Temple Bar (magazine)

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Temple Bar was a literary periodical of the mid and late 19th and very early 20th centuries (1860–1906). The complete title was Temple Bar – A London Magazine for Town and Country Readers. It was initially edited by George Augustus Sala, and Arthur Ransome was the final editor before it folded, while he developed his literary career. It was also edited by Mary Elizabeth Braddon.[1]

It was founded a year after the first publication of William Thackeray's The Cornhill Magazine, by one of Charles Dickens' followers, Sala, who promised his readers that the periodical would be "full of solid yet entertaining matter, that shall be interesting to Englishmen and Englishwomen…and that Filia-familias may read with as much gratification as Pater or Mater-familias", appealing to a solid, literate middle-class.[2] A rather congratulary review of the arrival of the impending publication appeared in the New York Times in October 1860 saying that it promised "The name is a happy one; pregnant with good things and seasoned with the promise of Attic salt".[3]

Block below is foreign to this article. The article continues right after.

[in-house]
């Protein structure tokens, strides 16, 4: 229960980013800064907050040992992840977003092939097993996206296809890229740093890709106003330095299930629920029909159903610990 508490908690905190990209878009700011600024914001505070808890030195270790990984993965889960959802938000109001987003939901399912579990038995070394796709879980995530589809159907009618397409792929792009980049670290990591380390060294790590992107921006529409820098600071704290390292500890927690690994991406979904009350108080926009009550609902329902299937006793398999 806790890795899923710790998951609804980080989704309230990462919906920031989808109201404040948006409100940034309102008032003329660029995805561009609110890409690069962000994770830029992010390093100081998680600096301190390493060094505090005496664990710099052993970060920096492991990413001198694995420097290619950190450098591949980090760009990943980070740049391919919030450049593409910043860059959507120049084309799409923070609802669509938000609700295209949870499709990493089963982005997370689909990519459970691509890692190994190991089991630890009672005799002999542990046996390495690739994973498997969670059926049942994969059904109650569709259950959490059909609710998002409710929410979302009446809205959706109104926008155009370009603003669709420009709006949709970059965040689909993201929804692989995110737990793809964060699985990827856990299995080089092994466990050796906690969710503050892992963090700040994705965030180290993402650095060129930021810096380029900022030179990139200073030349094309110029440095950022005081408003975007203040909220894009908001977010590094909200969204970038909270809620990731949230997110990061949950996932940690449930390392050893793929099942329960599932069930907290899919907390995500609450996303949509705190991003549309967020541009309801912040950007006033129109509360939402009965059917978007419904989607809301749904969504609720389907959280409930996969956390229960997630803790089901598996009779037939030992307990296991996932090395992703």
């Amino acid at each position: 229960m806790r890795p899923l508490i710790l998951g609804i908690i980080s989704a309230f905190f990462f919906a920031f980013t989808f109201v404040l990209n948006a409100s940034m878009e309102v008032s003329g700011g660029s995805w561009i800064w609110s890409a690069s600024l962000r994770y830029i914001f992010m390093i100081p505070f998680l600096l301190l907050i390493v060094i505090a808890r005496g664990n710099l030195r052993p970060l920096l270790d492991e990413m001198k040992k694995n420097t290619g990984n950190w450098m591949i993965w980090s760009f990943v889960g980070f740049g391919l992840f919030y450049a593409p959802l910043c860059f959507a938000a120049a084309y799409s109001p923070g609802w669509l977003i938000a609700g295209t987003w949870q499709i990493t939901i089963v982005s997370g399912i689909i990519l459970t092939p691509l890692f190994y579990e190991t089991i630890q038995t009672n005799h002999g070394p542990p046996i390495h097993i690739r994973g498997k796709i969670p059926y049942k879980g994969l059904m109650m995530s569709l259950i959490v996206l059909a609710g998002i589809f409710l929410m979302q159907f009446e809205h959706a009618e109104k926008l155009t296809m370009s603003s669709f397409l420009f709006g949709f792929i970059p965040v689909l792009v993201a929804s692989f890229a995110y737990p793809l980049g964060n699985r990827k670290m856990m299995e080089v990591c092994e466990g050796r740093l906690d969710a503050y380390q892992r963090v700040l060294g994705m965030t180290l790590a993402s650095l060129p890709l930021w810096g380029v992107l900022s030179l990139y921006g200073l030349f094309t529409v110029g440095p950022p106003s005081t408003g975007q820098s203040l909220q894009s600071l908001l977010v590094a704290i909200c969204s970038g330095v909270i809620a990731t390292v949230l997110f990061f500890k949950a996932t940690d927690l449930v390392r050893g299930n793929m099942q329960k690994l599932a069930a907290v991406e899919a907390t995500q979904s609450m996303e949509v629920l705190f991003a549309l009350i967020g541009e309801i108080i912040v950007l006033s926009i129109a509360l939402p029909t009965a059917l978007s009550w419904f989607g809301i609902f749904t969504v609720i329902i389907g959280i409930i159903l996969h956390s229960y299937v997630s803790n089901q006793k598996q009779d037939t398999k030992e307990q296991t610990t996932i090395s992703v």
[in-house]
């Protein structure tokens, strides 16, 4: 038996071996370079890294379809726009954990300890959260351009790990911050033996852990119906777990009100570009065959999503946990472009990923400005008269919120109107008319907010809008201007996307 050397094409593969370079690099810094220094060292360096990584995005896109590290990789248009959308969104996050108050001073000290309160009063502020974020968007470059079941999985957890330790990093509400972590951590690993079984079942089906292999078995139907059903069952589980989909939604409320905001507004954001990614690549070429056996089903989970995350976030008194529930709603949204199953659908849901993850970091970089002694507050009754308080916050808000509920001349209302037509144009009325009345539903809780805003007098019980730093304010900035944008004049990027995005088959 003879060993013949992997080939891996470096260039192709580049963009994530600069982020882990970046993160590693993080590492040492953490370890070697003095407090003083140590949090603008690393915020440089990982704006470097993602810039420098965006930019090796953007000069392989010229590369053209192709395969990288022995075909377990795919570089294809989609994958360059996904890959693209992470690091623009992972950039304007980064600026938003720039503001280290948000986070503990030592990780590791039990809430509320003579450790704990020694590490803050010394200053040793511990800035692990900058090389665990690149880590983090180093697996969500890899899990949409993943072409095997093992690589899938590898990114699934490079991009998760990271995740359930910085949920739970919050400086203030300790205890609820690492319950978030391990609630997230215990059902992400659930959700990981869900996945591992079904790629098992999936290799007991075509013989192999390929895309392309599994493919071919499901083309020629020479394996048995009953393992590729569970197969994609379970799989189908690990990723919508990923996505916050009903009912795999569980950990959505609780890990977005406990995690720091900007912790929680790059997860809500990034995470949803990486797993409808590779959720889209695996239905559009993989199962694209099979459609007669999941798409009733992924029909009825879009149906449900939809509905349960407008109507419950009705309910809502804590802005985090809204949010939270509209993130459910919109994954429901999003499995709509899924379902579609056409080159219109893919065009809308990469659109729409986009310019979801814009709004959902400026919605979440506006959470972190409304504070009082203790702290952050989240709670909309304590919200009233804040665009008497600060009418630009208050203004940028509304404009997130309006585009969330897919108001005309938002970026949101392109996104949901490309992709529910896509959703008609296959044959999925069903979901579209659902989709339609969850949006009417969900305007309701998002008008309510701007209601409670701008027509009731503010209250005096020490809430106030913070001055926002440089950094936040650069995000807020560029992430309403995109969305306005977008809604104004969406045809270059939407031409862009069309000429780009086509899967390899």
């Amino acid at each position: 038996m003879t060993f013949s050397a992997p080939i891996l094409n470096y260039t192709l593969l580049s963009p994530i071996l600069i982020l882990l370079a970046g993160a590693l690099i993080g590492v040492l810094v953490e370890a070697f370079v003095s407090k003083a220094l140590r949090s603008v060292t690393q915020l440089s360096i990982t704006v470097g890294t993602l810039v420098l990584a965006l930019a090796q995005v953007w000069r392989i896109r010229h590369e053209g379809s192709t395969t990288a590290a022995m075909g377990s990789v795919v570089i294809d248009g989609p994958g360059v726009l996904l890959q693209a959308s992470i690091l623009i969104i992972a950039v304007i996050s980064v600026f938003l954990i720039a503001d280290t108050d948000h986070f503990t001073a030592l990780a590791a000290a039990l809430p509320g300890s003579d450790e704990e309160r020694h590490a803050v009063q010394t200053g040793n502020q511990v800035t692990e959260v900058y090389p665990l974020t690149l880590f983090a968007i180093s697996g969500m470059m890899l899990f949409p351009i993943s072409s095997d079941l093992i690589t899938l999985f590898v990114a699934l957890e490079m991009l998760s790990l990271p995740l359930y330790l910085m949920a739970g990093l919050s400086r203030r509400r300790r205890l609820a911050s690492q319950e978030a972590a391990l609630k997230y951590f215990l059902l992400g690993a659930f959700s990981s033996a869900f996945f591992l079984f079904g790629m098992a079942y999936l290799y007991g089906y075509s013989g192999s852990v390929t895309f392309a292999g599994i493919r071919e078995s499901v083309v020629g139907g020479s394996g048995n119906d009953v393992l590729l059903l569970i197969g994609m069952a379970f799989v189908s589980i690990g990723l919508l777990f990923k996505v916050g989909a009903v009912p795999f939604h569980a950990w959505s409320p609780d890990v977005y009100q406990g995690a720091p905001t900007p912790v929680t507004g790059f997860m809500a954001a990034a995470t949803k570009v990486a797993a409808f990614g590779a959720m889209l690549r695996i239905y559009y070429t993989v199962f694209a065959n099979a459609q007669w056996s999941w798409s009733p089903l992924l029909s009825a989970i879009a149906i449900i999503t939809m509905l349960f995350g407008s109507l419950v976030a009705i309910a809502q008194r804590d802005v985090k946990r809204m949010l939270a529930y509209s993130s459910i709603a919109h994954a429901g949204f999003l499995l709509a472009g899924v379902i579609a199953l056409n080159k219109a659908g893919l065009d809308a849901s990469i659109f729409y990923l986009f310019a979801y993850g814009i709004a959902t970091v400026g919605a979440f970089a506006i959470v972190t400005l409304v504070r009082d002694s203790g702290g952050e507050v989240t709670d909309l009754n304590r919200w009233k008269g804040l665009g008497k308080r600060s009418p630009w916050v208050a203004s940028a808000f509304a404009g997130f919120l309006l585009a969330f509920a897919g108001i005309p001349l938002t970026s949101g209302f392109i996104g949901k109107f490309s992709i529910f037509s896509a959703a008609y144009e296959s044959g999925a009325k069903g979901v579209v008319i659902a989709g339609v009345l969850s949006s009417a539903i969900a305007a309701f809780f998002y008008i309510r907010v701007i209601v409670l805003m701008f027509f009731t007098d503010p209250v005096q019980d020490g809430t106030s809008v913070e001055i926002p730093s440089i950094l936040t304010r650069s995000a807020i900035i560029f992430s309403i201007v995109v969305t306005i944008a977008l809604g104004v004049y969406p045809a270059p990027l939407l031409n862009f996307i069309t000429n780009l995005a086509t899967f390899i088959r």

It sold for about one shilling, and was one of the leading literary magazines of the era. 553 issues were published – up to 1906, about one a month. It published work by writers such as Amy Levy, Jane Austen,[citation needed] Wilkie Collins, Charles Reade, Robert Louis Stevenson, Anthony Trollope, Arthur Conan Doyle and E. F. Benson. Initially the magazine achieved a circulation of some 30,000 which eventually settled at around the 13,000 mark in the late 1860s. In 1868 Bentley's Magazine was merged into it. By 1896 it had dropped to about 8,000.

It should not be confused with a bi-monthly published in Dublin, Ireland of the same name published in the first decade of the 21st century.

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